Amino acid substitutions, stress, and human behavior

By: James V. Kohl | Published on: January 7, 2016

Stress dynamically regulates behavior and glutamatergic gene expression in hippocampus by opening a window of epigenetic plasticity


…33% of the human population present a BDNF Val66Met SNP that leads to a valine-to-methionine substitution in the BDNF protein at codon 66, and this SNP has been associated with increased susceptibility to development of stress-related disorders (21, 22).

Reported as: Newly discovered windows of brain plasticity may help with treatment of stress-related disorders

The researchers also identified the molecule regulating the regulator, an enzyme called P300. By adding chemical groups to proteins known as histones, which give support and structure to DNA, P300 increases expression of mGlu2, they found.

My comment:  They linked a nutrient energy-dependent base pair substitution and the BDNF Val66Met amino acid substitution from ecological variation to ecological adaptations via a metabolic networks linked to a genetic network. The conserved molecular mechanisms can be compared in the context of life history transitions that link the honeybee model organism to humans. For example, the COMT Val158Met substitution links histones to supercoiled DNA, which appears to protect the organized genomes of all living genera from virus driven entropy.
See also: Additive Gene–Environment Effects on Hippocampal Structure in Healthy Humans

Similarly, BDNF Val66Met, a single nucleotide polymorphism (SNP) located in the brain-derived neurotrophic factor gene (BDNF), has been associated with stress susceptibility (Gatt et al., 2009; Alexander et al., 2010). Further, COMT Val158Met, a functional SNP located in the catechol-O-methyltransferase gene (COMT), has been implicated in HPA axis hyper-reactivity (Armbruster et al., 2012), altered μ-opioid neurotransmitter responses to pain stressors (Zubieta et al., 2003), and increased limbic reactivity (Smolka et al., 2005).

My comment: The links from nutrient energy-dependent base pair substitutions to RNA-mediated amino acid substitution and SNPs linked to behavior are clear and the amino acid substitutions are linked to morphological and behavioral phenotypes across all genera.
See the examples in: Nutrient-dependent/pheromone-controlled adaptive evolution: a model

The honeybee already serves as a model organism for studying human immunity, disease resistance, allergic reaction, circadian rhythms, antibiotic resistance, the development of the brain and behavior, mental health, longevity, diseases of the X chromosome, learning and memory, as well as conditioned responses to sensory stimuli (Kohl, 2012).

See also: Human pheromones: integrating neuroendocrinology and ethology

The effect of sensory input on hormones is essential to any explanation of mammalian behavior, including aspects of physical attraction. The chemical signals we send have direct and developmental effects on hormone levels in other people. Since we don t know either if, or how, visual cues might have direct and developmental effects on hormone levels in other people, the biological basis for the development of visually perceived human physical attraction is currently somewhat questionable. In contrast, the biological basis for the development of physical attraction based on chemical signals is well detailed.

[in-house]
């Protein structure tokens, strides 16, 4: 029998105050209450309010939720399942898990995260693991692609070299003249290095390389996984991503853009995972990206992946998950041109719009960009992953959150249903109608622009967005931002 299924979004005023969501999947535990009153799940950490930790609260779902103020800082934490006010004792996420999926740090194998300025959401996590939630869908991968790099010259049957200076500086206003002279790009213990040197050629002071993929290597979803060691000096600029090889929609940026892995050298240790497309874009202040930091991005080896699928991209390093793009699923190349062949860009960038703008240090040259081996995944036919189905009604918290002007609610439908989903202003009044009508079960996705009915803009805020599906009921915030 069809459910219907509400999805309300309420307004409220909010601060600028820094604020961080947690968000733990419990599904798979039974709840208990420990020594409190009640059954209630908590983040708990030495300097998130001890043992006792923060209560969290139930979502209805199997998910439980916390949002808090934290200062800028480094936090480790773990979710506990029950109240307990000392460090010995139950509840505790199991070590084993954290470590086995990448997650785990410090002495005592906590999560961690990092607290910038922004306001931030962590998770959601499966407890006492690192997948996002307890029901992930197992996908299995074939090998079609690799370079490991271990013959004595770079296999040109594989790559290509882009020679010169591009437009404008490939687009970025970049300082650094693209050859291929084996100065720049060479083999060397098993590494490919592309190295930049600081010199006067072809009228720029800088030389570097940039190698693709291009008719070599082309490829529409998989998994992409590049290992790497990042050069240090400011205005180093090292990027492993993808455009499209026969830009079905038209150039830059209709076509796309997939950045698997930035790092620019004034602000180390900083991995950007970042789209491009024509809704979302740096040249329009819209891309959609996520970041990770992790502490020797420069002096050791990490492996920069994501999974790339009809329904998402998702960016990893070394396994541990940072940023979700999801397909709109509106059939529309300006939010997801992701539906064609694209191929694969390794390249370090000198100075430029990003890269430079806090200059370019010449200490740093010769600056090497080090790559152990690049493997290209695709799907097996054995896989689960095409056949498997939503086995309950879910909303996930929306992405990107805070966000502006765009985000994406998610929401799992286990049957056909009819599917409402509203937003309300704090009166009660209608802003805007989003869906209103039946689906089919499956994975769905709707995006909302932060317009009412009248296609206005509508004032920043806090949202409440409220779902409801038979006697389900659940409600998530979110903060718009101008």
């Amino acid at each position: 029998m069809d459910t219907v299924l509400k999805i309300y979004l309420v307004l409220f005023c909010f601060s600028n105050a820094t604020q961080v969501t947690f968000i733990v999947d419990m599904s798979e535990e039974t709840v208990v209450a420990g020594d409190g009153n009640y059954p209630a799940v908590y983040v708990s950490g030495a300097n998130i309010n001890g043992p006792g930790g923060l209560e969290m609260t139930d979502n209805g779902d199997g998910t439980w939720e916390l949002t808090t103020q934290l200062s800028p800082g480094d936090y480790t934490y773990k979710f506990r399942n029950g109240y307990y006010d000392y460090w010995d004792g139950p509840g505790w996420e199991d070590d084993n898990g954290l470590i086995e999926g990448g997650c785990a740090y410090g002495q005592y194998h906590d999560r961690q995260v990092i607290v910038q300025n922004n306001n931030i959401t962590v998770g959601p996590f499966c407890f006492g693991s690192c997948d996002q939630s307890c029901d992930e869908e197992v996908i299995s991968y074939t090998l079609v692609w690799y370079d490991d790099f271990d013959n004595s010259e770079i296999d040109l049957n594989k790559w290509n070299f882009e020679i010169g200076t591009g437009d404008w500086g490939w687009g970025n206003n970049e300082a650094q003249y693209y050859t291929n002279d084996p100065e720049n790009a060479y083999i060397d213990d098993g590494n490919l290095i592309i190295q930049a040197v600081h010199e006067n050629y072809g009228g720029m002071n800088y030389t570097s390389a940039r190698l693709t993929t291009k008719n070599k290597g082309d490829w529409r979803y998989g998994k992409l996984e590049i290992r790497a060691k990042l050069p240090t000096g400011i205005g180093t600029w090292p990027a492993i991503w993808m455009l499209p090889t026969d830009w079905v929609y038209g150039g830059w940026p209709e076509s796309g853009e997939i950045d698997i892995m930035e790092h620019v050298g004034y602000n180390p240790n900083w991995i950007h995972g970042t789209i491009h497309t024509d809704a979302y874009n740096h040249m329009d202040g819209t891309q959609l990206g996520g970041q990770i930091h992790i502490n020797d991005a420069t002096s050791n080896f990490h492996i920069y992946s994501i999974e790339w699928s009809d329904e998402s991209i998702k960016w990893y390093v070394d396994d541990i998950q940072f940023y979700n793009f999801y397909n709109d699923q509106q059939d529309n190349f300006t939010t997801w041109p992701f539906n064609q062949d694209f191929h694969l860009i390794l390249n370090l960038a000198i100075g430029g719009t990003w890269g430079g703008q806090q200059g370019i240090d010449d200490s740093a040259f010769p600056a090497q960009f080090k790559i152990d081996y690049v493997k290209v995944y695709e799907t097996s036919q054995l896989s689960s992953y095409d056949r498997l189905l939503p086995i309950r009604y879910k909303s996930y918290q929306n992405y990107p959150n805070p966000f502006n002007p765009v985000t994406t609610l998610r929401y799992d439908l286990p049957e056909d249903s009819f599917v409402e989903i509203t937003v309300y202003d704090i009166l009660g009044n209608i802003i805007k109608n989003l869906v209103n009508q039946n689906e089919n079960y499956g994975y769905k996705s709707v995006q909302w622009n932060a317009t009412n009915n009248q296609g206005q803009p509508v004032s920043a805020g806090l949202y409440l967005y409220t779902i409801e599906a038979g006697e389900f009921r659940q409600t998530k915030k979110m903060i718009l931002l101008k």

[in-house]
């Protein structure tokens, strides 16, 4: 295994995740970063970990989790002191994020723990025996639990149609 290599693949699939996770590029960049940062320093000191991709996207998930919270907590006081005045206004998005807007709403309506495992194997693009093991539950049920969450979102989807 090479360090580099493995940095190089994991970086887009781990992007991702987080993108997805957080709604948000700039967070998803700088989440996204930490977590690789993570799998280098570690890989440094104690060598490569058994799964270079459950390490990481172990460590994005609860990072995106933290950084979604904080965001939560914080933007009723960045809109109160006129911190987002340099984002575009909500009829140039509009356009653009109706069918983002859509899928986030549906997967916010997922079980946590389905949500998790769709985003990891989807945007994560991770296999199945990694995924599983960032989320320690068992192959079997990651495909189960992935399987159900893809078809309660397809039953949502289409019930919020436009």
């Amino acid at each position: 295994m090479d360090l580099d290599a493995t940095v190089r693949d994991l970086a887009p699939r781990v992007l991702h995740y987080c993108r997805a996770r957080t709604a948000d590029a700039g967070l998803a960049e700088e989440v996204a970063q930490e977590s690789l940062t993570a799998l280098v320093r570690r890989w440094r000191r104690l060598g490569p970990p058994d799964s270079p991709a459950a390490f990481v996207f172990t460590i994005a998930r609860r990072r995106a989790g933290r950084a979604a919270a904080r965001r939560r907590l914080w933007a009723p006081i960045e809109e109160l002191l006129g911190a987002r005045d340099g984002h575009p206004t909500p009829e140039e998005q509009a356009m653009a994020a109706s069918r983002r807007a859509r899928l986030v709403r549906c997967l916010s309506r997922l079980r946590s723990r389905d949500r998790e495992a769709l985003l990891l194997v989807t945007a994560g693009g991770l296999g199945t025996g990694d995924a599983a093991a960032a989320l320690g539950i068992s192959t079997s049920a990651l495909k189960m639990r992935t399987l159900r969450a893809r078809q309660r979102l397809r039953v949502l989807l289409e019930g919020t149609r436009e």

My comment: Our award-winning 2001 review has since been cited in these recently published works, which link atoms to ecosystems via the model of nutrient-dependent receptor-mediated events and examples of RNA-mediated amino acid substitutions.
See: Investigating biomolecular recognition at the cell surface using atomic force microscopy

The fission yeast pheromone receptor is a kind of G protein-coupled receptor (GPCR), a typical membrane receptor protein on cell surface. These receptors are activated by pheromone binding and then enable cellular signal transduction (Kohl et al., 2001).

See also: Chemosignals from isolated females have antimutagenic effect in dividing the cells of bone marrow from male mice of the CBA strain

See also: Coding of Group Odor in the Subcaudal Gland Secretion of the European Badger Meles meles: Chemical Composition and Pouch Microbiota

Abstract excerpt:

As it is likely that the variation in metabolic activity is found at the species-, subspecies-, or even strain-level, future high-throughput sequencing can be expected to reveal more subtle differences in the microbial communities between social groups.


Some Actinobacteria have been found to play a major role in the transformation of odorless steroids into odorous derivatives (e.g., Gower et al. 1986 , Kohl et al. 2001 ).

We wrote:

The odors produced by humans are a function of the location on the body where the odor is being produced. The amount of available oxygen as well as water and skin gland secretions determine the type and number of cutaneous flora, which are present on different body areas. Moist areas of the body, such as the mouth, axillae, genital region, and feet, support greater varieties and numbers of bacteria because they are occluded, or are moist because of their function (e.g., mouth, vaginal barrel). The type and density of cutaneous microorganisms on different areas of the body interacting with skin and other glandular secretions give rise to a variety of odors from various body sites.

Citations by others
My comment: The links from the skin microbiome to individual-specific and species-specific pheromones have since been widely reported as have links from the gut microbiome. Every aspect of pheromone production links metabolic networks to genetic networks via the conserved molecular mechanisms detailed in the molecular epigenetics section of our 1996 Hormones and Behavior review. From Fertilization to Adult Sexual Behavior


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